There was a modest fall in the number of
new HIV diagnoses in London in 2011, new figures show. A total of 2637 new
diagnoses were made in the UK capital in 2011, a 4% fall compared to 2010.
However, this decline was attributed to
changing patterns of migration with a fall in the number of new diagnoses
involving black Africans. The number of new diagnoses among gay and other men
who have sex with men (MSM) actually increased between 2010 and 2011, and there
was also a modest increase in the number of diagnoses due to heterosexual
transmission that occurred in the UK.
“HIV continues to be a major public health
issue for London,” Public Health England (PHE) states in its new report on HIV epidemiology in London. The number of new
diagnoses in London in 2011 was 11% higher than in 2000. Almost 50% of all UK
diagnoses in 2011 were made in London, and about half of all HIV-positive
people receiving HIV care in the UK are in the capital.
The new figures showed the seriousness of
the ongoing HIV epidemic in MSM. A total of 1427 new diagnoses (54%) occurred in
this group, a slight increase on the year before, and maintaining a long-term
upward trend with the number of new diagnoses involving MSM 20% higher than in
The PHE data showed the international
character of the HIV epidemic among MSM. Only 45% of new diagnoses involved
UK-born MSM; a fifth involved men born in another western European country and
12% were in men born in Latin America.
Overall, 43% of diagnoses in 2011 involved
heterosexual men and women, a modest fall compared to 2010. Almost a third
(30%) of new HIV cases in 2011 were in heterosexual men and women infected in
Africa, a fall compared to 2010.
A total of 317 heterosexual cases were
probably as a result of transmission in UK. The PHE figures showed that the
number of new diagnoses involving UK heterosexual transmission has doubled
Approximately 5% of new infections were in
black Caribbeans, a proportion largely unchanged compared to 2010.
Only 39 new diagnoses involved injecting drug users.
MSM newly diagnosed with HIV tended to live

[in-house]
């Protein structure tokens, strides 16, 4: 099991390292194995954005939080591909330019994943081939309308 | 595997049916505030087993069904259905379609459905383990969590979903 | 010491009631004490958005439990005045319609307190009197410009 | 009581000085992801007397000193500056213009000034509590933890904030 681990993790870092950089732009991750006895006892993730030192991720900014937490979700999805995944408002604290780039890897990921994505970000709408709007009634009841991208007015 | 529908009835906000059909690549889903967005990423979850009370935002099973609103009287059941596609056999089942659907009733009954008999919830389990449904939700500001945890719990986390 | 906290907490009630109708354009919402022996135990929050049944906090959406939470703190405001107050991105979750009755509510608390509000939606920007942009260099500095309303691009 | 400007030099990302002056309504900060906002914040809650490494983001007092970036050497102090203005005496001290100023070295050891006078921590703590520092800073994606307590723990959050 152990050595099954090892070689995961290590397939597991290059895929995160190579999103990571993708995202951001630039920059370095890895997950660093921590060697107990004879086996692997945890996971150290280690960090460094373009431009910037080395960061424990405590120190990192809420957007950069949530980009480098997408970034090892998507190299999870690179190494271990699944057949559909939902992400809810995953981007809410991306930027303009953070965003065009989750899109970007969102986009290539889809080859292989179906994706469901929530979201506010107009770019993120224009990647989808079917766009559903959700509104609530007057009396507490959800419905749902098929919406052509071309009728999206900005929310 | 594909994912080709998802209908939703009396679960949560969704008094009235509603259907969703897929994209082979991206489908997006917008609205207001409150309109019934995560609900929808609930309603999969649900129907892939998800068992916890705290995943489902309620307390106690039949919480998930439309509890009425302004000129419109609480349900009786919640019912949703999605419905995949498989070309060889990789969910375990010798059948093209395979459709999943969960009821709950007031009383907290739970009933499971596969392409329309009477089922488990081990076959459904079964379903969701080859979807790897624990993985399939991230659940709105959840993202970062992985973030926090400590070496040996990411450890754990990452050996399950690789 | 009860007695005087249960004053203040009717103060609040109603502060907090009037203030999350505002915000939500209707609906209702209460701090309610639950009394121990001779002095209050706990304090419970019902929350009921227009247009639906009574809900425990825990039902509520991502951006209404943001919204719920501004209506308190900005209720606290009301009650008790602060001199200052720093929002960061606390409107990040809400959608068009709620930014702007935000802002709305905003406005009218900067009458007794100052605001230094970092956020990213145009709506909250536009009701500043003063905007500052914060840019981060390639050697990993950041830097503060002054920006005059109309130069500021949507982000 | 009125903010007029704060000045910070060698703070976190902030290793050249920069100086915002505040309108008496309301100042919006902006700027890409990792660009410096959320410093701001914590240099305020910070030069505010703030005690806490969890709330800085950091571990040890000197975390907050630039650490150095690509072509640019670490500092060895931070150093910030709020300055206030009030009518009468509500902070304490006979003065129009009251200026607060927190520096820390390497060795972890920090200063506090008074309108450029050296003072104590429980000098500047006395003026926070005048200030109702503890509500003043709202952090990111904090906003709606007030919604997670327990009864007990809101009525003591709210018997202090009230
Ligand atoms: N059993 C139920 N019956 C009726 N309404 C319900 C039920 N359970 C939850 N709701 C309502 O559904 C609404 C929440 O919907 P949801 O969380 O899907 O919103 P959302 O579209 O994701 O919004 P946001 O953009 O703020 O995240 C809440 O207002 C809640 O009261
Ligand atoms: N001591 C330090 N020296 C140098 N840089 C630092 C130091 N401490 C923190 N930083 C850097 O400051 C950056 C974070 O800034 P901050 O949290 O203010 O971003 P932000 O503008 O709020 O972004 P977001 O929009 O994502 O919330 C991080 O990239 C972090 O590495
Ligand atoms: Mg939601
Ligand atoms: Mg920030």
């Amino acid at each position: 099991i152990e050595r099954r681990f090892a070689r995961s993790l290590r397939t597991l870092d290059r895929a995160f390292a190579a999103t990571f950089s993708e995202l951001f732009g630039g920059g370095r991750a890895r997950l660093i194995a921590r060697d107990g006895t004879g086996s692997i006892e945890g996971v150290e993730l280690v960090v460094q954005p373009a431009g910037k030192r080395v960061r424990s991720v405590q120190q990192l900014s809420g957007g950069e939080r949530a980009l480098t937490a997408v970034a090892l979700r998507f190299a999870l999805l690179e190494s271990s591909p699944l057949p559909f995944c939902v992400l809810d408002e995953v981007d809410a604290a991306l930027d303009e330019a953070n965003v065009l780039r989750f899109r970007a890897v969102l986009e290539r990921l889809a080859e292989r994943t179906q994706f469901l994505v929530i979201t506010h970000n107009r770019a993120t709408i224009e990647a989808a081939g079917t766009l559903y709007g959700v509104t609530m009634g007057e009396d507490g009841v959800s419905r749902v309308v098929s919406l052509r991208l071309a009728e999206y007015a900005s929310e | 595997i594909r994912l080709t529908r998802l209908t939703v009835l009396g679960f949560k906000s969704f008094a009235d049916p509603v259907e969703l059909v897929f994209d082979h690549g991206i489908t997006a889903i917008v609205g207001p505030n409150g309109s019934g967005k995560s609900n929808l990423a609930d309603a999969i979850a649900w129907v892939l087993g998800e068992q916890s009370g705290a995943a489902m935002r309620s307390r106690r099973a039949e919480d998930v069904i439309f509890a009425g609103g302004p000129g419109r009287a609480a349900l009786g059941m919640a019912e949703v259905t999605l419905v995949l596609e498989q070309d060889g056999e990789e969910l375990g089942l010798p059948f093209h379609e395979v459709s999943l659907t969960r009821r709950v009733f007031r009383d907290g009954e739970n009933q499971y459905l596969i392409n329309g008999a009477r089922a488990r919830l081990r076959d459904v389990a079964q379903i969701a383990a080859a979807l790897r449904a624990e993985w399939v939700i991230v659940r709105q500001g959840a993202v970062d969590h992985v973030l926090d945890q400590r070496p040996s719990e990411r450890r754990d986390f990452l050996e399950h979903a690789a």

in central and inner London boroughs, whereas newly diagnosed heterosexuals were
dispersed across the capital.
Rates of new AIDS diagnoses and HIV-related
deaths were low (159 and 169 respectively), further evidence of the success of
antiretroviral therapy and the excellent prognosis of people receiving HIV
care in the UK.
This low mortality rate, coupled with the
high number of new diagnoses, means that more people than ever were receiving
HIV care in the capital. The total number for 2011 was 31,000, an increase of
5% compared the year before. Eighteen of the 20 UK boroughs with the highest
prevalence of diagnosed HIV infection are in London.
The PHE data showed that up to a fifth
of all HIV infections in London are undiagnosed. Late diagnosis was also common.
In 2011, 44% of London patients were diagnosed when their CD4 cell count was
below 350 cells/mm3, the current threshold for starting
antiretroviral therapy. Moreover, a quarter of newly diagnosed people were diagnosed very
late, with a CD4 cell count that was below 200 cells/mm3, indicating
a high risk of serious HIV-related illness.
These high rates of undiagnosed infection
and late diagnoses are also of public health significance. The report
highlighted data showing that an estimated 50% of all new HIV transmissions
originate in individuals whose HIV has not been diagnosed.
“Taking measures to improve diagnosis of
HIV through normalising and expanding HIV testing is key to reducing late and
undiagnosed HIV,” says the report. However, figures show that only one in three
primary care trusts in high-prevalence boroughs commissioned routine HIV
screening in primary care, and only 20% commissioned new tests for medical
“Testing should be promoted among…higher
risk groups to ensure individuals are aware of their HIV status,” PHE
Specifically, MSM are advised to have an
HIV/sexually transmitted infections screen at least annually, or every three
months if they are having unprotected sex with new or casual partners. Black
African and Caribbean people are recommended to have an HIV test and a regular screening
for HIV and other sexually transmitted infections if they are having
unprotected sex with new or casual partners.
“To reduce late diagnoses and undiagnosed
infections, expanded HIV testing should be commissioned in acute clinical
admission units and primary care in areas of high prevalence,” suggests PHE.